SYCAMORE. Sycamore, a United States tender, was one of three 114-foot river tenders built for the Coast Guard that were launched in 1941 and 1942. They were designed to replace the aging stern-wheel steamers that were in service on the MISSISSIPPI RIVER. The 114-footers were designed to be more versatile, less expensive to maintain, and be able to push a work barge that held buoys and other aids to navigation equipment.
Sycamore was launched by the DUBUQUE BOAT AND BOILER WORKS on June 16, 1941 and was commissioned on September 9, 1941. She was assigned to the 9th District and was initially stationed at Dubuque where she was responsible for maintaining aids to navigation on the upper Mississippi River with short runs on the Minnesota and St. Croix Rivers. While on the upper Mississippi River she was involved in a search for a B-25 Mitchell bomber that had crashed in Lake Pepin. After 24 hours, she located the bomber during dragging operations. The aircraft was successfully salvaged. The Sycamore was transferred to La Crosse, Wisconsin beginning on April 1, 1942 and returned to Dubuque on March 1, 1944.
On February 26, 1952 the Sycamore was transferred to Cincinnati, Ohio, where she remained based until January 7, 1958. Here she was responsible for maintaining aids to navigation on the Ohio River from Ravenswood, West Virginia at the upper end, to Louisville, Kentucky at the lower end. On January 8, 1958 she was transferred to New Richmond, Ohio. Here she was responsible for maintaining more than 277 aids to navigation over 325 miles of the Ohio River. On February 8, 1964 she returned to Cincinnati until January of 1966 when she transferred to Memphis, Tennessee where she was responsible for tending aids to navigation along 130 miles of river, from Curuthersville, Missouri to the Memphis Highway Bridge.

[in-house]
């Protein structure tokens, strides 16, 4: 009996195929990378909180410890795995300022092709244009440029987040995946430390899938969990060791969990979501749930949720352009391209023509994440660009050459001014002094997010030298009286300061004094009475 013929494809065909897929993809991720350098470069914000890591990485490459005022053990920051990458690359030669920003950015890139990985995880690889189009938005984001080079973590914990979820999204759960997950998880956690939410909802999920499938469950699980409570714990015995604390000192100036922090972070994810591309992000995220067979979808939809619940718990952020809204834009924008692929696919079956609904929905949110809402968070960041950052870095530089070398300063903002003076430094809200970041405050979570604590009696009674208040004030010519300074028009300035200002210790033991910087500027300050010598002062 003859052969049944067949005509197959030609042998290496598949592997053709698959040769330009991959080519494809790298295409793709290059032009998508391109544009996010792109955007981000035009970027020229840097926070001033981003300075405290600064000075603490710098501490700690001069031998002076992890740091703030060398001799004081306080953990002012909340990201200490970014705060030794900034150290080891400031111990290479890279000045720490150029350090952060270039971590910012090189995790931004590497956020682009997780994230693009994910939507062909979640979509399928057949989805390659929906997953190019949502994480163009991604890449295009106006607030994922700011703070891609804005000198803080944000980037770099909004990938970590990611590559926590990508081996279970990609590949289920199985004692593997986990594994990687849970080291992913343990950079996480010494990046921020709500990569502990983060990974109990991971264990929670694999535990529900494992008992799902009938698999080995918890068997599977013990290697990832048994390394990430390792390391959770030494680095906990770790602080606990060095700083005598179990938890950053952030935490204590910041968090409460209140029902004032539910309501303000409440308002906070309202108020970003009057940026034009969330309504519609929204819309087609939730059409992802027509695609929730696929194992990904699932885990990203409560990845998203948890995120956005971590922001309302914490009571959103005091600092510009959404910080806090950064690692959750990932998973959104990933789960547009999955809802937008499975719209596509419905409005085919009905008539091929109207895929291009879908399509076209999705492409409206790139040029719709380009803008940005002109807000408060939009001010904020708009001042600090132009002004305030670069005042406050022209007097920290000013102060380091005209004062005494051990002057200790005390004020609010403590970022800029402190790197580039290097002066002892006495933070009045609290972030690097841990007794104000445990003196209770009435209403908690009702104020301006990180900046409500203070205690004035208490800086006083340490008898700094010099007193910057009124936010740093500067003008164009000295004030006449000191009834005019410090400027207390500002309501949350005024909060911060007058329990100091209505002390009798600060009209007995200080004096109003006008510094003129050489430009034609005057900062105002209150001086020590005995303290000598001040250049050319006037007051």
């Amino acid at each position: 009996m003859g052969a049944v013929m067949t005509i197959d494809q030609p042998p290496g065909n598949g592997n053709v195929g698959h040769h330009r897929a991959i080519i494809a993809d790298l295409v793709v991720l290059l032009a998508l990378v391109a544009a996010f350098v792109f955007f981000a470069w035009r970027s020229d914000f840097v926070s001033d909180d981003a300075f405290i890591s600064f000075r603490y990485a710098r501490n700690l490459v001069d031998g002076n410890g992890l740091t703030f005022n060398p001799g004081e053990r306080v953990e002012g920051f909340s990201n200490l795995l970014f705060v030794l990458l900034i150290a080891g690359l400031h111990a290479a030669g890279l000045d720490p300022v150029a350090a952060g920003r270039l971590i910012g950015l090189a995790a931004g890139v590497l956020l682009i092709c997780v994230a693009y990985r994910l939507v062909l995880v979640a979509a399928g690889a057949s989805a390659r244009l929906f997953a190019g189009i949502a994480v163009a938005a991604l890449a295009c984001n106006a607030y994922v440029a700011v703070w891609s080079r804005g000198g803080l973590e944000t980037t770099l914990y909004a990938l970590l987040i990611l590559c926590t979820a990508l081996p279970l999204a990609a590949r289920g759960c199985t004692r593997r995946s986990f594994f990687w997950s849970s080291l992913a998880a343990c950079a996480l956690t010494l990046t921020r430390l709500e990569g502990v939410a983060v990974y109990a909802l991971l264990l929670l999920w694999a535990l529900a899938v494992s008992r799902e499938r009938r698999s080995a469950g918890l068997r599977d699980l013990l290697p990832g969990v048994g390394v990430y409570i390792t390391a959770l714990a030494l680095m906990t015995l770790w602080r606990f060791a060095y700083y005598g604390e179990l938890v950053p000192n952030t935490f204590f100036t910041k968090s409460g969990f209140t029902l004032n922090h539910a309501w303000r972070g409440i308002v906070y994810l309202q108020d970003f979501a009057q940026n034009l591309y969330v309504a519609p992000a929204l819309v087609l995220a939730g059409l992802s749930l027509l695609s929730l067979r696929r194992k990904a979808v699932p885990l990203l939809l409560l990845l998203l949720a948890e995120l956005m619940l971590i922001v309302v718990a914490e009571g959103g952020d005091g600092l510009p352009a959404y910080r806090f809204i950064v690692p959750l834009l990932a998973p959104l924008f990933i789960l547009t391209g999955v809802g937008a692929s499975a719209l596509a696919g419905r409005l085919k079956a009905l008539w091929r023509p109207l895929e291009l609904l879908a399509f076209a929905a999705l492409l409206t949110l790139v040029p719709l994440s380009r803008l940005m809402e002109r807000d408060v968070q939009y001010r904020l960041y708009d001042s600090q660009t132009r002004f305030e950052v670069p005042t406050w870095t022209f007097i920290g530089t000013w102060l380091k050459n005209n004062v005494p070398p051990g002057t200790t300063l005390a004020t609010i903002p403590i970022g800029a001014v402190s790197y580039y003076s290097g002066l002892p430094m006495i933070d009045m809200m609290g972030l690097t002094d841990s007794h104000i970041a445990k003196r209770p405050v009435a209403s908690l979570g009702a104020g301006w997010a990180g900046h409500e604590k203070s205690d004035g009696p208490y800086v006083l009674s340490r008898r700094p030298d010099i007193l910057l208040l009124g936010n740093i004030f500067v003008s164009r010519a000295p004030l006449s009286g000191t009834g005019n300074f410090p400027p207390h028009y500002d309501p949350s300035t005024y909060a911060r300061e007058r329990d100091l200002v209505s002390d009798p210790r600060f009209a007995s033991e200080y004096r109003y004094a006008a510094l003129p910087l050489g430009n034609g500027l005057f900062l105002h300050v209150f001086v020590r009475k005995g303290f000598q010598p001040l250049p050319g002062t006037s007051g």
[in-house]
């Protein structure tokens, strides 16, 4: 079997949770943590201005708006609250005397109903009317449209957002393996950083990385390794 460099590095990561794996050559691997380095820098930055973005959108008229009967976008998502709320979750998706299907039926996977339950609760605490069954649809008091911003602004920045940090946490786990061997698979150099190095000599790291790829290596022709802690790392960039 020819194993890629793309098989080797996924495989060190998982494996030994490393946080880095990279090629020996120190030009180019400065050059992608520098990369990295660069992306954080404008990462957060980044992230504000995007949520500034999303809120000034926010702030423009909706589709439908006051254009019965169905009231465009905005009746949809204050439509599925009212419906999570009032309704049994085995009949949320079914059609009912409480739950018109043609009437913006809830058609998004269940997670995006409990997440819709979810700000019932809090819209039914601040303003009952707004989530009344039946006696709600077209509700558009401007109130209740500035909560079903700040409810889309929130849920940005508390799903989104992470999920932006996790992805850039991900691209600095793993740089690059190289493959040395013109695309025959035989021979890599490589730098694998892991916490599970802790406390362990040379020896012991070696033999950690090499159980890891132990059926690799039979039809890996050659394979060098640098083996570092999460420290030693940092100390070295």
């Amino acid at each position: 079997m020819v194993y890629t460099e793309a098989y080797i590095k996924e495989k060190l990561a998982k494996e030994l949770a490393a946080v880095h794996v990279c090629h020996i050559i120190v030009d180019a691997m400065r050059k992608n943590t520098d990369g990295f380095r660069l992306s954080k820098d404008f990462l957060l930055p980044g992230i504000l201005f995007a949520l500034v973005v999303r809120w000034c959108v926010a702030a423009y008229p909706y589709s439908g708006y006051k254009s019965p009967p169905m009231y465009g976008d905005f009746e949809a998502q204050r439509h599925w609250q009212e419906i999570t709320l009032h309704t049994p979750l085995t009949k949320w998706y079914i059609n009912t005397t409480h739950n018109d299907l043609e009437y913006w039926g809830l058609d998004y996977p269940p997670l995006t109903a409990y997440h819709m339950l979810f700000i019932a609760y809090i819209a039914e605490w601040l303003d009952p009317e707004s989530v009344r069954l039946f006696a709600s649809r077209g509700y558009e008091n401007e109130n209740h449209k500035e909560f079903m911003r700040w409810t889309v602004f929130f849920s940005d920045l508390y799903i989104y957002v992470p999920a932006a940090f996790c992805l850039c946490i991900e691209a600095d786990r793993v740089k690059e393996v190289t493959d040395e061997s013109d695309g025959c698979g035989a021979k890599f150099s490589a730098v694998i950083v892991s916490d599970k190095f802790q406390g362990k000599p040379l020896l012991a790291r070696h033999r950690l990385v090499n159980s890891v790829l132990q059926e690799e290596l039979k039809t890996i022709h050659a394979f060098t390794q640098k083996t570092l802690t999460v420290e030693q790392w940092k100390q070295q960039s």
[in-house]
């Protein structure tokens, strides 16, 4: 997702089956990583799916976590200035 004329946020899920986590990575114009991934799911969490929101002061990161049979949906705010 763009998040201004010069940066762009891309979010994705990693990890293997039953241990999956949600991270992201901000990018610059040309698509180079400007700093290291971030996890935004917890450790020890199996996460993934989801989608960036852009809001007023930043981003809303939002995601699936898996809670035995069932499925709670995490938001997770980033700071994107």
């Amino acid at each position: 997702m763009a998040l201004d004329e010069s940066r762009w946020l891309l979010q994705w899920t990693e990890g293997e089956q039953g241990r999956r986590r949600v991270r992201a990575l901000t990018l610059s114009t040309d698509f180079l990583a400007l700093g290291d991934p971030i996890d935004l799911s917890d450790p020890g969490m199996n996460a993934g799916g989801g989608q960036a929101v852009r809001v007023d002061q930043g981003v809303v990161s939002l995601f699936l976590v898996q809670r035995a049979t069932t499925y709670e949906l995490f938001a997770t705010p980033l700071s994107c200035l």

On October 25, 1968, while assisting two vessels that collided, the M/V Pat Chotin and the M/V Hugh Blaske, Sycamore encountered two burning barges floating downstream, one loaded with 29,000 barrels of gasoline and diesel fuel and the other filled with grain. With raging fires blazing from the fuel barge and fuel spilling overboard, Sycamore's crew fought the fires, forced the barge aground and skillfully maneuvered it away from the smoldering grain. She and her crew were awarded the Coast Guard Unit Commendation Ribbon.
During 1970, she placed more than 4,400 buoys on station and moved or established her 95 shore towers 137 times. During a single trip during the summer of 1969 her crew set 400 buoys, built eight towers, and cut brush from around 12 others. While stationed in Memphis, she assisted in fighting a fire on board the M/V Ouachita 24 miles south of Memphis. On June 19, 1973 she transferred to Sewickley, Pennsylvania. Here she tended 225 buoy stations over 447 miles of waterway, including the Ohio, Monogahela, and Allegheny Rivers between Point Pleasant, West Virginia to Pittsburgh, Pennsylvania, Pittsburgh to Fairmont, West Virginia, and Pittsburgh to Greensboro, Pennsylvania.
During her Coast Guard career, Sycamore was awarded two Coast Guard Unit Commendation Ribbons. She was decommissioned on June 30, 1977.